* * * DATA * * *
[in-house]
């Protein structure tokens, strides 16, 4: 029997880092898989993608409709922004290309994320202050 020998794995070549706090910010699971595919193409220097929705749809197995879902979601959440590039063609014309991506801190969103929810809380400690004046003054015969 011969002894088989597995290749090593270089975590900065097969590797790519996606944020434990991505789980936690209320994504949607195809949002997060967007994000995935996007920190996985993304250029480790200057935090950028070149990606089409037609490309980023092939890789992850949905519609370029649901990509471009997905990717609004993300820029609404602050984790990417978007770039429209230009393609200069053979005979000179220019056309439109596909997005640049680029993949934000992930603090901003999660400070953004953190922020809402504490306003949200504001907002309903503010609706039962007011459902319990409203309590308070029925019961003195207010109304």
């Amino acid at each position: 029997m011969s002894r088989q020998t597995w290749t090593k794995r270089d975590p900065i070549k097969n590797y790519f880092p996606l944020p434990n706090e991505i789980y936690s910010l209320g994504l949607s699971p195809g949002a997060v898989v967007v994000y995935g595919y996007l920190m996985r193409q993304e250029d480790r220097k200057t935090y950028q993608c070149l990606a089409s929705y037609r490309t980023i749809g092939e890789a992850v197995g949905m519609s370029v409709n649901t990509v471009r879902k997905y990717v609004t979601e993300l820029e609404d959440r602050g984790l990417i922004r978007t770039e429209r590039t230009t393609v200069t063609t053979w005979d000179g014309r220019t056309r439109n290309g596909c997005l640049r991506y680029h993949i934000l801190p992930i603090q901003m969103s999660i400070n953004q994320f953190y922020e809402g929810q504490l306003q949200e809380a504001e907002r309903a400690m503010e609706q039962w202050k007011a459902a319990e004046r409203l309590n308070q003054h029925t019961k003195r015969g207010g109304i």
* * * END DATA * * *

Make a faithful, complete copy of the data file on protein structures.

[in-house]
């Protein structure tokens, strides 16, 4: 029997880092898989993608409709922004290309994320202050 020998794995070549706090910010699971595919193409220097929705749809197995879902979601959440590039063609014309991506801190969103929810809380400690004046003054015969 011969002894088989597995290749090593270089975590900065097969590797790519996606944020434990991505789980936690209320994504949607195809949002997060967007994000995935996007920190996985993304250029480790200057935090950028070149990606089409037609490309980023092939890789992850949905519609370029649901990509471009997905990717609004993300820029609404602050984790990417978007770039429209230009393609200069053979005979000179220019056309439109596909997005640049680029993949934000992930603090901003999660400070953004953190922020809402504490306003949200504001907002309903503010609706039962007011459902319990409203309590308070029925019961003195207010109304």
């Amino acid at each position: 029997m011969s002894r088989q020998t597995w290749t090593k794995r270089d975590p900065i070549k097969n590797y790519f880092p996606l944020p434990n706090e991505i789980y936690s910010l209320g994504l949607s699971p195809g949002a997060v898989v967007v994000y995935g595919y996007l920190m996985r193409q993304e250029d480790r220097k200057t935090y950028q993608c070149l990606a089409s929705y037609r490309t980023i749809g092939e890789a992850v197995g949905m519609s370029v409709n649901t990509v471009r879902k997905y990717v609004t979601e993300l820029e609404d959440r602050g984790l990417i922004r978007t770039e429209r590039t230009t393609v200069t063609t053979w005979d000179g014309r220019t056309r439109n290309g596909c997005l640049r991506y680029h993949i934000l801190p992930i603090q901003m969103s999660i400070n953004q994320f953190y922020e809402g929810q504490l306003q949200e809380a504001e907002r309903a400690m503010e609706q039962w202050k007011a459902a319990e004046r409203l309590n308070q003054h029925t019961k003195r015969g207010g109304i």